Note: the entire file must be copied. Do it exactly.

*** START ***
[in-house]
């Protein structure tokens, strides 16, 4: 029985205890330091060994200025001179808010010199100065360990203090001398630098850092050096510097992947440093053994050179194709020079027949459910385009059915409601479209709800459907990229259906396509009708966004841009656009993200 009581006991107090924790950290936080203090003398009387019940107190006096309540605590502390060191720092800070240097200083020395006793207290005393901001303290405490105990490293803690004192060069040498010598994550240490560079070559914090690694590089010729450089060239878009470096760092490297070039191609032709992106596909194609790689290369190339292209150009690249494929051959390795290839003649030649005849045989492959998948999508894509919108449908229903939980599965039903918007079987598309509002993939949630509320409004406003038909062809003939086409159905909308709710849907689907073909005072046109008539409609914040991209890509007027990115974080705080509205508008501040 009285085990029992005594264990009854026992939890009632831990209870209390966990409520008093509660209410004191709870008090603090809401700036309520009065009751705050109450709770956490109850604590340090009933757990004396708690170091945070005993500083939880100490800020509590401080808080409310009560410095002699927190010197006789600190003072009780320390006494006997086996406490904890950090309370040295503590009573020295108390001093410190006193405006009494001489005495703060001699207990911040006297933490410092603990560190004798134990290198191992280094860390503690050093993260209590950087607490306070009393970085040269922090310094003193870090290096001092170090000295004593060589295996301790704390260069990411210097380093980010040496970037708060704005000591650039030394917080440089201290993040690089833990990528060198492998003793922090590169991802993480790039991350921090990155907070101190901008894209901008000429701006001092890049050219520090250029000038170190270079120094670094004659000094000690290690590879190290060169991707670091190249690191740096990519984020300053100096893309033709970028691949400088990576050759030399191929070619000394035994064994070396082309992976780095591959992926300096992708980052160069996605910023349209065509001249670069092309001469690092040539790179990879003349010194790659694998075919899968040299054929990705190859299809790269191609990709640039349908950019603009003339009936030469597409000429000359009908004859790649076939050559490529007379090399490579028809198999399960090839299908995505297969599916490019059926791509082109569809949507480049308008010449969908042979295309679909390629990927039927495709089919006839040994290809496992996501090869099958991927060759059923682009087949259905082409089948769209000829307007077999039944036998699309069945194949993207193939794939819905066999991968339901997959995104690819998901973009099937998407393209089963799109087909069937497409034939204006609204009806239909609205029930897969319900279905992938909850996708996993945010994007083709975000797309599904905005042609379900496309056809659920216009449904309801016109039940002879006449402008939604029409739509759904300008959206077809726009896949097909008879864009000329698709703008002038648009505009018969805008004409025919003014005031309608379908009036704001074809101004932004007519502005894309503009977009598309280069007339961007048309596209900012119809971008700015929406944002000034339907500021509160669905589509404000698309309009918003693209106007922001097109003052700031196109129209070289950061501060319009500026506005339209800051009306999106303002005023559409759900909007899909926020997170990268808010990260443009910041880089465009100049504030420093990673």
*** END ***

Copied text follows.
[in-house]
């Protein structure tokens, strides 16, 4: 029985205890330091060994200025001179808010010199100065360990203090001398630098850092050096510097992947440093053994050179194709020079027949459910385009059915409601479209709800459907990229259906396509009708966004841009656009993200 009581006991107090924790950290936080203090003398009387019940107190006096309540605590502390060191720092800070240097200083020395006793207290005393901001303290405490105990490293803690004192060069040498010598994550240490560079070559914090690694590089010729450089060239878009470096760092490297070039191609032709992106596909194609790689290369190339292209150009690249494929051959390795290839003649030649005849045989492959998948999508894509919108449908229903939980599965039903918007079987598309509002993939949630509320409004406003038909062809003939086409159905909308709710849907689907073909005072046109008539409609914040991209890509007027990115974080705080509205508008501040 009285085990029992005594264990009854026992939890009632831990209870209390966990409520008093509660209410004191709870008090603090809401700036309520009065009751705050109450709770956490109850604590340090009933757990004396708690170091945070005993500083939880100490800020509590401080808080409310009560410095002699927190010197006789600190003072009780320390006494006997086996406490904890950090309370040295503590009573020295108390001093410190006193405006009494001489005495703060001699207990911040006297933490410092603990560190004798134990290198191992280094860390503690050093993260209590950087607490306070009393970085040269922090310094003193870090290096001092170090000295004593060589295996301790704390260069990411210097380093980010040496970037708060704005000591650039030394917080440089201290993040690089833990990528060198492998003793922090590169991802993480790039991350921090990155907070101190901008894209901008000429701006001092890049050219520090250029000038170190270079120094670094004659000094000690290690590879190290060169991707670091190249690191740096990519984020300053100096893309033709970028691949400088990576050759030399191929070619000394035994064994070396082309992976780095591959992926300096992708980052160069996605910023349209065509001249670069092309001469690092040539790179990879003349010194790659694998075919899968040299054929990705190859299809790269191609990709640039349908950019603009003339009936030469597409000429000359009908004859790649076939050559490529007379090399490579028809198999399960090839299908995505297969599916490019059926791509082109569809949507480049308008010449969908042979295309679909390629990927039927495709089919006839040994290809496992996501090869099958991927060759059923682009087949259905082409089948769209000829307007077999039944036998699309069945194949993207193939794939819905066999991968339901997959995104690819998901973009099937998407393209089963799109087909069937497409034939204006609204009806239909609205029930897969319900279905992938909850996708996993945010994007083709975000797309599904905005042609379900496309056809659920216009449904309801016109039940002879006449402008939604029409739509759904300008959206077809726009896949097909008879864009000329698709703008002038648009505009018969805008004409025919003014005031309608379908009036704001074809101004932004007519502005894309503009977009598309280069007339961007048309596209900012119809971008700015929406944002000034339907500021509160669905589509404000698309309009918003693209106007922001097109003052700031196109129209070289950061501060319009500026506005339209800051009306999106303002005023559409759900909007899909926020997170990268808010990260443009910041880089465009100049504030420093990673």